Camera shots of the two leaders smiling broadly and professing great mutual admiration for one another are all but guaranteed even before David Cameron arrives in Washington tomorrow for his first bilateral talks with Barack Obama. Whether the tête-à-tête generates something more substantial than compliments concerning the health of our so-called special relationship is uncertain at this point; we must hope they do, because this is a meeting of more than symbolic importance.
Mr Cameron has business to attend to in Washington, on Europe's behalf as well as our own, and the several hours he's been allotted with the President are the best chance he is likely to have for a while to put Europe's viewpoint across. Relations between America on one side, and Britain and Europe on the other, are not exactly poor – but they could do with revitalisation.
Various issues have combined to create an air of frostiness ahead of the meeting. First, there is the row over the BP oil disaster, now morphing into a related dispute over BP's alleged role in the release of the man jailed for the Lockerbie bombing. Next come differences over Afghanistan, and over whether Western countries should spend, or cut, their way out of the economic crisis. When one factors in the presence in the White House of a man who has not concealed his intellectual and emotional distance from Europe we have the makings of a rift. That is clearly how key figures in Europe perceive matters: witness the frank complaint of the European Commission President, José Manuel Barroso, that the transatlantic relationship is "not living up to its potential".
In Washington, Mr Cameron has an opportunity, if not to iron out all these policy differences – he can hardly do that in a few hours – at least to draw some of the sting from the wounds. This is his moment to deploy his talent for bonhomie to good effect, to inject personal warmth into a relationship that is now much cooler than it ought to be.
He will have to work hard, because from the President's point of view, the visit is hardly timely. Mr Obama is deeply distracted, his presidency unpopular and his party divided and reeling from constant, increasingly vicious, Republican attacks. Still seething about the Gulf oil disaster, which has added to his political woes, his mind this week may well be on the potential disaster that could unfold in November's mid-term elections if Republicans take back both houses of Congress, a development that would turn Mr Obama into a lame duck. Faced with that prospect, only two years into his presidency, Mr Cameron could find Mr Obama nodding politely but switched off.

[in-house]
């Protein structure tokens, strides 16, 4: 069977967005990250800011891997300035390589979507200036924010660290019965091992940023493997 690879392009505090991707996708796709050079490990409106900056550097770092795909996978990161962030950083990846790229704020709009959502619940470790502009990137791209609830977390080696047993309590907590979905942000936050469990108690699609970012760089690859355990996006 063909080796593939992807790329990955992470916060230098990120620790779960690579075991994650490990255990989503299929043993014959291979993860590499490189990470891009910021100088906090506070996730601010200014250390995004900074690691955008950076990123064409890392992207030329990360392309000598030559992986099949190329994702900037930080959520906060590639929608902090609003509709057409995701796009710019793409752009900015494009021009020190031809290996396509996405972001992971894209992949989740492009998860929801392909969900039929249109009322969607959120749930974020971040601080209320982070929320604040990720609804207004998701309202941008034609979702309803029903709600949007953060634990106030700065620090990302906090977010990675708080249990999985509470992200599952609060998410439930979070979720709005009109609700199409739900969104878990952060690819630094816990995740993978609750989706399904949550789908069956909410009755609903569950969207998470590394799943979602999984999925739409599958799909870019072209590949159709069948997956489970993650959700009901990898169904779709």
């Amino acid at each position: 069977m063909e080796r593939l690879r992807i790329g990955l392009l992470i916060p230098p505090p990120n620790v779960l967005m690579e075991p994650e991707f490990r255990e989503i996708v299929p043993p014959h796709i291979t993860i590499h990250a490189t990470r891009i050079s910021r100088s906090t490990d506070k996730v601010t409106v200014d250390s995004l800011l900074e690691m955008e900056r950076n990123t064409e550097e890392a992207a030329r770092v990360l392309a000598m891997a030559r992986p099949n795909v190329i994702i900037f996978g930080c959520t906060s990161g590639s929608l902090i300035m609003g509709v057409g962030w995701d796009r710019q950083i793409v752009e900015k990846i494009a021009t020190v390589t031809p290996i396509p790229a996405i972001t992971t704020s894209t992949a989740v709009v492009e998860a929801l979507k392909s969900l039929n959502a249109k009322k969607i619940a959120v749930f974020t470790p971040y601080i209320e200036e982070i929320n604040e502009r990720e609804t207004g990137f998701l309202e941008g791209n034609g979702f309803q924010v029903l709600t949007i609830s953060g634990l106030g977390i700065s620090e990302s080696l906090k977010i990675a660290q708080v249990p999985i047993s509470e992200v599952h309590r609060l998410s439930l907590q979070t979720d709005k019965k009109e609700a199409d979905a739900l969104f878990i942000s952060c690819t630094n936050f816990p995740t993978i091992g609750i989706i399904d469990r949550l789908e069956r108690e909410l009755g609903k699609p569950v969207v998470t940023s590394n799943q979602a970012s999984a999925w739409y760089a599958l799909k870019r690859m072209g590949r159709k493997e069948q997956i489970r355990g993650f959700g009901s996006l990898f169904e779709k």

In Britain, some will be tempted to respond, what of it? Mockery of our insistence on the "special" quality of our ties to the US has become a national sport. Once seen as an unquestionable priority, Tony Blair's fawning attitude towards George Bush and his wrong decision to march alongside him into Iraq dealt the concept a blow in British minds from which it has never recovered. Of course, Britain's ties to America should not take the form of dog-like servility. Healthy scepticism about all our alliances is in order. At the same time, we should not underestimate the likelihood that America will remain the world's only superpower for many years, or the importance of constantly renewing our friendship with it – not least because the maintenance of our influence in the world is to a degree contingent on the state of our ties to a country much larger and more powerful than our own.
It may be true that with every passing year America becomes more orientated towards the Pacific and away from the Atlantic and Europe. Mr Obama has indeed styled himself America's first "Pacific President". All the more reason for Mr Cameron to try his hardest to keep our relationship – special or not – warm and well for as long as possible.Reuse content